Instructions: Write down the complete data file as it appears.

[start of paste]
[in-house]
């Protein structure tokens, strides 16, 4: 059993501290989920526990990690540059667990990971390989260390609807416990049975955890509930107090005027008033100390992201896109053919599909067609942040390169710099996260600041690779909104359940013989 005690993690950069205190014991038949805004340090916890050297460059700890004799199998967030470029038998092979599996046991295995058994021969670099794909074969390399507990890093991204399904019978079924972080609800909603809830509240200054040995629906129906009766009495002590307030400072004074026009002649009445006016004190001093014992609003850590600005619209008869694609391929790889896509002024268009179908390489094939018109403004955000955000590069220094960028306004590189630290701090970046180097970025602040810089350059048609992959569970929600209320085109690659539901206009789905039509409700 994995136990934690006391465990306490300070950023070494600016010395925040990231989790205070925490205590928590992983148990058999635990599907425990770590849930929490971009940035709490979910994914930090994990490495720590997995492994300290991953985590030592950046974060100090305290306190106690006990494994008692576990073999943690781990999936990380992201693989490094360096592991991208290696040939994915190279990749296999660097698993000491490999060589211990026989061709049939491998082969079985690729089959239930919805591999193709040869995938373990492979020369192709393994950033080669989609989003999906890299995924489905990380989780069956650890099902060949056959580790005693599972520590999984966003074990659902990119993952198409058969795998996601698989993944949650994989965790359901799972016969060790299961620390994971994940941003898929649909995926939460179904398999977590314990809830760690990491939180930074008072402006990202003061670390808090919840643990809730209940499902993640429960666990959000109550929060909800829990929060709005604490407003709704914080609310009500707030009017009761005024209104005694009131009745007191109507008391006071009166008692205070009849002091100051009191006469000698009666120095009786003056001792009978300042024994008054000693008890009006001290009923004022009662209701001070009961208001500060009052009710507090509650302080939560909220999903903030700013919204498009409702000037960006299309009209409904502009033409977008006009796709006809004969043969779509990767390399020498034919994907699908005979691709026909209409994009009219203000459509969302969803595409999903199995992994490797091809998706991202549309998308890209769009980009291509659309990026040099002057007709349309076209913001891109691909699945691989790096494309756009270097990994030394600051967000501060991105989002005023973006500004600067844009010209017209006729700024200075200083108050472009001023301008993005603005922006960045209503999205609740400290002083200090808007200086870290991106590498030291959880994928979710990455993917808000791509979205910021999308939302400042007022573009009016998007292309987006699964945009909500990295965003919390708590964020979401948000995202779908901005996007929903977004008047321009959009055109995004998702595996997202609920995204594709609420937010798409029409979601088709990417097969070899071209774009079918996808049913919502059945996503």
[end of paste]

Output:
[in-house]
């Protein structure tokens, strides 16, 4: 059993501290989920526990990690540059667990990971390989260390609807416990049975955890509930107090005027008033100390992201896109053919599909067609942040390169710099996260600041690779909104359940013989 005690993690950069205190014991038949805004340090916890050297460059700890004799199998967030470029038998092979599996046991295995058994021969670099794909074969390399507990890093991204399904019978079924972080609800909603809830509240200054040995629906129906009766009495002590307030400072004074026009002649009445006016004190001093014992609003850590600005619209008869694609391929790889896509002024268009179908390489094939018109403004955000955000590069220094960028306004590189630290701090970046180097970025602040810089350059048609992959569970929600209320085109690659539901206009789905039509409700 994995136990934690006391465990306490300070950023070494600016010395925040990231989790205070925490205590928590992983148990058999635990599907425990770590849930929490971009940035709490979910994914930090994990490495720590997995492994300290991953985590030592950046974060100090305290306190106690006990494994008692576990073999943690781990999936990380992201693989490094360096592991991208290696040939994915190279990749296999660097698993000491490999060589211990026989061709049939491998082969079985690729089959239930919805591999193709040869995938373990492979020369192709393994950033080669989609989003999906890299995924489905990380989780069956650890099902060949056959580790005693599972520590999984966003074990659902990119993952198409058969795998996601698989993944949650994989965790359901799972016969060790299961620390994971994940941003898929649909995926939460179904398999977590314990809830760690990491939180930074008072402006990202003061670390808090919840643990809730209940499902993640429960666990959000109550929060909800829990929060709005604490407003709704914080609310009500707030009017009761005024209104005694009131009745007191109507008391006071009166008692205070009849002091100051009191006469000698009666120095009786003056001792009978300042024994008054000693008890009006001290009923004022009662209701001070009961208001500060009052009710507090509650302080939560909220999903903030700013919204498009409702000037960006299309009209409904502009033409977008006009796709006809004969043969779509990767390399020498034919994907699908005979691709026909209409994009009219203000459509969302969803595409999903199995992994490797091809998706991202549309998308890209769009980009291509659309990026040099002057007709349309076209913001891109691909699945691989790096494309756009270097990994030394600051967000501060991105989002005023973006500004600067844009010209017209006729700024200075200083108050472009001023301008993005603005922006960045209503999205609740400290002083200090808007200086870290991106590498030291959880994928979710990455993917808000791509979205910021999308939302400042007022573009009016998007292309987006699964945009909500990295965003919390708590964020979401948000995202779908901005996007929903977004008047321009959009055109995004998702595996997202609920995204594709609420937010798409029409979601088709990417097969070899071209774009079918996808049913919502059945996503």